In the past two elections for president, two candidates have made poverty a central theme of their campaign, Dennis Kucinich and John Edwards. With poverty at the core of these campaigns, it seems inevitable that these men would be forced to address subprime loans and how discriminatory and predatory they have become. The very nature of debt buying businesses (as highlighted in the startling documentary Maxed Out, which goes from talking about credit card debt to how victims of credit card debt find more woes after allowing debt buyers to buy off their debt) is crude and vile to the core. Interestingly, these two men have chosen two different ways of handling the issue of subprime lending with one, Dennis Kucinich, holding a series of hearings on “urban America” that have involved special attention being given to subprime loans, and the other, John Edwards, choosing to work for a hedge fund so that he could “learn more about poverty.”
This is not new news, yet however, it is important to look at Edwards’ involvement up to this moment. It is necessary to compare it to another candidate to show how Edwards could have really done something for poor and middle class Americans. Based on his history, this will allow us to ask if John Edwards is really capable of being a beacon of hope for the poor and middle class if elected.
John Edwards Goes to Work for Fortress
Edwards was hired as a part-time senior adviser by Fortress by October of 2005. His job was to provide “support in developing investment opportunities worldwide and strategic advice on global economic issues.” Like Dan Quayle (Cerberus Capital Management) and Rudy Giuliani (Giuliani Capital Advisors), he joined a group of former politicians who had left politics to become “dealmakers.”
Edwards claims that in 2005 he went to work for them “mainly in order to learn about the relationships between financial markets and poverty.” But if that is the case, why not just take a class? To, those who ask this question, he responded to an AP reporter saying, “That’s true,” and adding, “making money was a good thing, too,” while maintaining that he went work for Fortress to “primarily learn.”
Edwards’ advising has made Fortress one of the biggest if not the biggest campaign contributors to his campaign for president. At the time of his hiring, Fortress had given through it’s employee’s political action committee approximately $143,000 to Democratic candidates running for Congress and the White House. Since then, the numbers have noticeably risen as Fortress’ contribution to Edwards of $4,000 is nearly forty times what it was before Edwards took the job in 2005. (*This does not include contributions made by the Fortress PAC.)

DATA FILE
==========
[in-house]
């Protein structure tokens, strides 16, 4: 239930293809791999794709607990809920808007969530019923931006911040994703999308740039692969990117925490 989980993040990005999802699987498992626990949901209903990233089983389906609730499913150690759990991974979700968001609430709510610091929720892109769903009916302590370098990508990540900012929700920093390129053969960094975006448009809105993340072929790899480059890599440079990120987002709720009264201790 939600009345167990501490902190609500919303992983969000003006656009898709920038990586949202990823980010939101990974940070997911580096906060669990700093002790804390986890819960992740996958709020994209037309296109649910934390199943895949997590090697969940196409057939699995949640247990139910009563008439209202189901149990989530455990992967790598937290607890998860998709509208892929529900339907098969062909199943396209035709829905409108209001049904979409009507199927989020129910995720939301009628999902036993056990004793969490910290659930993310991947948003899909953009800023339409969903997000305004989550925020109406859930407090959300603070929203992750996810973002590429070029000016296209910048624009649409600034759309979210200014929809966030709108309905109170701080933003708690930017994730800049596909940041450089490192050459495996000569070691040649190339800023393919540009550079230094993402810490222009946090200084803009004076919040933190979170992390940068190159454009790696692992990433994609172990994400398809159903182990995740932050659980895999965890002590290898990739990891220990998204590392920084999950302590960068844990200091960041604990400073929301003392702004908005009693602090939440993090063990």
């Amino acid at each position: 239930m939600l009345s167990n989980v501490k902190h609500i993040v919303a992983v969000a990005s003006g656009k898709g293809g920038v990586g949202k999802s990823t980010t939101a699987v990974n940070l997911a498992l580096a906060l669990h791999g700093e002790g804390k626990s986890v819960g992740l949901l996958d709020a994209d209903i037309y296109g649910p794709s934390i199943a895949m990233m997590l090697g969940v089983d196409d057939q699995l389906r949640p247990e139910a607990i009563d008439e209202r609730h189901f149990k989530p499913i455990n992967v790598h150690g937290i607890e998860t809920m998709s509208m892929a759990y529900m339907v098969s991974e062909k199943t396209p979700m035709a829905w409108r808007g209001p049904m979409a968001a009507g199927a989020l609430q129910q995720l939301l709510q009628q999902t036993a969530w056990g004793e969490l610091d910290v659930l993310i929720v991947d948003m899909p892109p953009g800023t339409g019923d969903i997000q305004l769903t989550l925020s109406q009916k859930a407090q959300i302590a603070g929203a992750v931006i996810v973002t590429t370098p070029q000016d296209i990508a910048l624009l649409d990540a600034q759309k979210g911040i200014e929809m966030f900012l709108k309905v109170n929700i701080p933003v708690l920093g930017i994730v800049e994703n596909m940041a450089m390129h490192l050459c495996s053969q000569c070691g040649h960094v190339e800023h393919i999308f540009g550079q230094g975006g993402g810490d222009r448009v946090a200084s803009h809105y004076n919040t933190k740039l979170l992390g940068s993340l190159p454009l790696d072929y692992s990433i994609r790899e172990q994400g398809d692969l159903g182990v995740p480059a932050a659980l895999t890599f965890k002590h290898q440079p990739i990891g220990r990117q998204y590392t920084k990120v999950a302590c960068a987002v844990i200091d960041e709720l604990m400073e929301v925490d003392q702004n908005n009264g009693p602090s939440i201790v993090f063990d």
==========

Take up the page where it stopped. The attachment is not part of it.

Hurricane Katrina Hit in August 2005
It’s not so much that John Edwards took the job, but what he did or didn’t know before taking the job that makes me wonder why he chose to. I have no reason to believe that he didn’t want to run for president again in 2008. Therefore, a move to work for Fortress had to be carefully calculated. Even if he wasn’t running for president, Edwards wasn’t going to be retiring anytime soon?
But, in fact he was going to run, and this was mentioned by the Washington Post in an article published in September 2005, one month before taking the job with Fortress. In the article, Edwards was quoted attacking the issue of poverty and even offering policy initiatives to help the victims regroup in the aftermath of the hurricane.
Edwards “criticized Bush for suspending a law requiring federal contractors along the Gulf Coast to pay prevailing wages on reconstruction projects:”
"I might have missed something, but I don't think the president ever talked about putting a cap on the salaries of the CEOs of Halliburton and the other companies . . . who are getting all these contracts," he said in a speech at the Center for American Progress, a liberal think tank. "This president, who never met an earmark he wouldn't approve or a millionaire's tax cut he wouldn't promote, decided to slash wages for the least of us and the most vulnerable."
Edwards was also quoted using “the metaphor of the flooded levees in New Orleans to describe what he called society's inadequate efforts to bolster the poor.”
How could he have offered policy iniatives that were "comprehensive" if he did not know the full involvement of predatory and subprime lenders in Louisiana?
If this is when Edwards began to run for the presidency in 2008, why would he jeopardize his political future by not asking about Fortress’ involvement unless he was ignorant to the fact that Fortress had subprime lenders involved in the area Katrina hit?
After ACORN, a group he has worked with on poverty since Katrina, published this report on subprime Lending one month after Katrina titled “Subprime Katrina,” how could he have ignored this and not talked with Fortress about their involvement with loans in the area hit by Katrina?
Maybe he intended to take a chance that he would be found ignorant because working for Fortress would be one easy way to make money to finance a future presidential campaign. And maybe, Edwards was counting on his personality and reputation to offset the possibility that people would suspect something fishy had gone on between Fortress and Edwards.
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